Sunday   Sunny, with a high near 51.


Sunday Night   Partly cloudy, with a low around 34.


Monday

Mostly sunny, with a high near 50.Tonight  Clear, with a low around 35. North wind 10 to 15 mph, with gusts as high as 25 mph.

SB DASHBOARD.JPG

SAN BERNARDINO COVID-19 DASHBOARD

IMPORTANT LOCAL INFORMATION!

Click on the link above to view the

San Bernardino County Covid-19 Dashboard. 

 

See the latest information on local statistics relating to the Coronavirus.

You will be able to view the following:

 

Case Summary  

Location List

Demographics 

Overall Test Counts and Results

Details

This Dashboard is updated regularly.

LAKE LEVEL
MARCH 03, 2021
Full Lake Elevation:             5106.70' 
Current Lake Elevation:       5103.27'
Lake Level BELOW Full:          -3.43'
Water Surface Temperature:   45.2°

ONLY ON

LAKE ARROWHEAD NEWS!

WILLOW CREEK SPILLWAY

MARCH 7, 2019

© Rindenow Photography

 

TOP STORIES

SCE OFFERS QUALIFIED CUSTOMERS BATTERY BACKUP SYSTEM DURING POWER OUTAGES

At the Saturday, January 25, 2020 Arrowhead Lake Association Board Meeting held at the Burnt Mill Beach Club, the Board voted to approve an "Annual Fishing Pass."  The Pass will be required for all Arrowhead Woods property owners including but not limited to ALA Members who wish to fish on Lake Arrowhead. The fee for the annual Pass will be $100.00. This is the first time in ALA's history that a fee will be charged by the association for fishing on the lake. The State of California will still require a State issued Fishing License for those 16 years of age and over.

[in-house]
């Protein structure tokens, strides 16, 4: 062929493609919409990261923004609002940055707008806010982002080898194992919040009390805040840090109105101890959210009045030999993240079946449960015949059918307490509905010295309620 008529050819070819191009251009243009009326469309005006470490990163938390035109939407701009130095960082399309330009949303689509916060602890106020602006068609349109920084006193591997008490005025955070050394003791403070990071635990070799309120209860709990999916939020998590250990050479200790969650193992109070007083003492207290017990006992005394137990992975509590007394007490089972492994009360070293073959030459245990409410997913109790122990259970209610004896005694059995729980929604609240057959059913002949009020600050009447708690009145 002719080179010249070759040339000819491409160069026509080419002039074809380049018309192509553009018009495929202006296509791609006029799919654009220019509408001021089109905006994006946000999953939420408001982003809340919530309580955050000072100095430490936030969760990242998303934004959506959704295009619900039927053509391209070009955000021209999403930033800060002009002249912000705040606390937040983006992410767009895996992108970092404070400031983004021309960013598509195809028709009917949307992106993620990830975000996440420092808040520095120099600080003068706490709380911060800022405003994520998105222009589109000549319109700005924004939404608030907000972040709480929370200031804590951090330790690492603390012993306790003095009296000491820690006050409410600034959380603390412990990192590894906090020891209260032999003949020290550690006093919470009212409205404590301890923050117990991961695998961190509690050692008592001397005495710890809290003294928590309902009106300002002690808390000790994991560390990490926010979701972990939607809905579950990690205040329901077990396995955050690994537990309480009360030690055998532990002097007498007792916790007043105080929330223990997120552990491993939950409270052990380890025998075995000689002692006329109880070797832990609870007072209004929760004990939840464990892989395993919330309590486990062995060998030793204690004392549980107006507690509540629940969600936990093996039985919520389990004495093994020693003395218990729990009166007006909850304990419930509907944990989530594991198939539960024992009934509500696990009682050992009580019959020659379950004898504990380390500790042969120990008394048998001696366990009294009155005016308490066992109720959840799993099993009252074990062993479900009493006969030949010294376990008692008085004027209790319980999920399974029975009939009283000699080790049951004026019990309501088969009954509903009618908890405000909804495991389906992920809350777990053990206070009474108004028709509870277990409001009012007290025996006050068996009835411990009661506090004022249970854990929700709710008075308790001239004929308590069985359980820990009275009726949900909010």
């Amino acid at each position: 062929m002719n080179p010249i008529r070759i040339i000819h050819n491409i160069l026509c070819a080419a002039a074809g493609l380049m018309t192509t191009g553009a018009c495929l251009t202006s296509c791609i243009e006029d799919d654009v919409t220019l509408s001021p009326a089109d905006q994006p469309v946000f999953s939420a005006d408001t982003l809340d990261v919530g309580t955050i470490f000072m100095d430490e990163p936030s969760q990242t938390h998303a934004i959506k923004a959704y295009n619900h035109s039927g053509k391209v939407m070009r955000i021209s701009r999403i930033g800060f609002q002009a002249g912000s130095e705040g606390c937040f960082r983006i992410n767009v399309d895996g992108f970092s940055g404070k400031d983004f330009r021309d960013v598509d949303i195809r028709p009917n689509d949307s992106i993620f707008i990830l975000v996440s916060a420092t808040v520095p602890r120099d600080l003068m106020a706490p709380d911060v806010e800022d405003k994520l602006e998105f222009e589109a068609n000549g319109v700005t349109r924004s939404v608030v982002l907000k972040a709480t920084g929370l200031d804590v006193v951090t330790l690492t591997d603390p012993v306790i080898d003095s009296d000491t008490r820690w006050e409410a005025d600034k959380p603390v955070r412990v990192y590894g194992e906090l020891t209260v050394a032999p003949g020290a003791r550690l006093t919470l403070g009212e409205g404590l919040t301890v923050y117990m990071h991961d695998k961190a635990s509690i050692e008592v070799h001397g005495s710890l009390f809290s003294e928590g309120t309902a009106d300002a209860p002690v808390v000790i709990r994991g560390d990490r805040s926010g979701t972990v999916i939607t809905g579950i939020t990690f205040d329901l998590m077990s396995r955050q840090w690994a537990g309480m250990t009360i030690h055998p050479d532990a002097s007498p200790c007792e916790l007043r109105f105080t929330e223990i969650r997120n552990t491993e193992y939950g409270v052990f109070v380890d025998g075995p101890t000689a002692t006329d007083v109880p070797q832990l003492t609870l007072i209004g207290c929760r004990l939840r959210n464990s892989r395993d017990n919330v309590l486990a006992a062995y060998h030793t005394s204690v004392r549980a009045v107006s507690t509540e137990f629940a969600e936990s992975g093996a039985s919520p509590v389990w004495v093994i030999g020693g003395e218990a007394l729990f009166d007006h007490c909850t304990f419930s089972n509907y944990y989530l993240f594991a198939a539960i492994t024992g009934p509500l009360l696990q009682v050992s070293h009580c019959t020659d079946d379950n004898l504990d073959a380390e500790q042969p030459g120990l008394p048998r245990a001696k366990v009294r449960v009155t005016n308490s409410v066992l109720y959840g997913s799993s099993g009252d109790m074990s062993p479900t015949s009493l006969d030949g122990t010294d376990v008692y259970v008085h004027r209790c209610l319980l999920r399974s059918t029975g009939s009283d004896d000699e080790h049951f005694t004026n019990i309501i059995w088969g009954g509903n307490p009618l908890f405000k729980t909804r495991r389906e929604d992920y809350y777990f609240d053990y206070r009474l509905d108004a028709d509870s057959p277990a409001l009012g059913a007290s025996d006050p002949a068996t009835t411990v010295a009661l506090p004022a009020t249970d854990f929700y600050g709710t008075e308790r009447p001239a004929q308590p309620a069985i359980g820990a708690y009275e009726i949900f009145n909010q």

The Pass will be required to be worn while fishing on ALA property. At the meeting, the majority of members who spoke to the Annual Fishing Pass were against the proposal while only one member of the ALA Fishing Committee spoke in favor it. There was discussion between the Board and members regarding the lack of notification to the membership concerning the Fish Pass proposal and funding for the Aquaculture Program (fish farm). Both the Fishing Committee and the ALA Finance Committee recommended approval to the Board.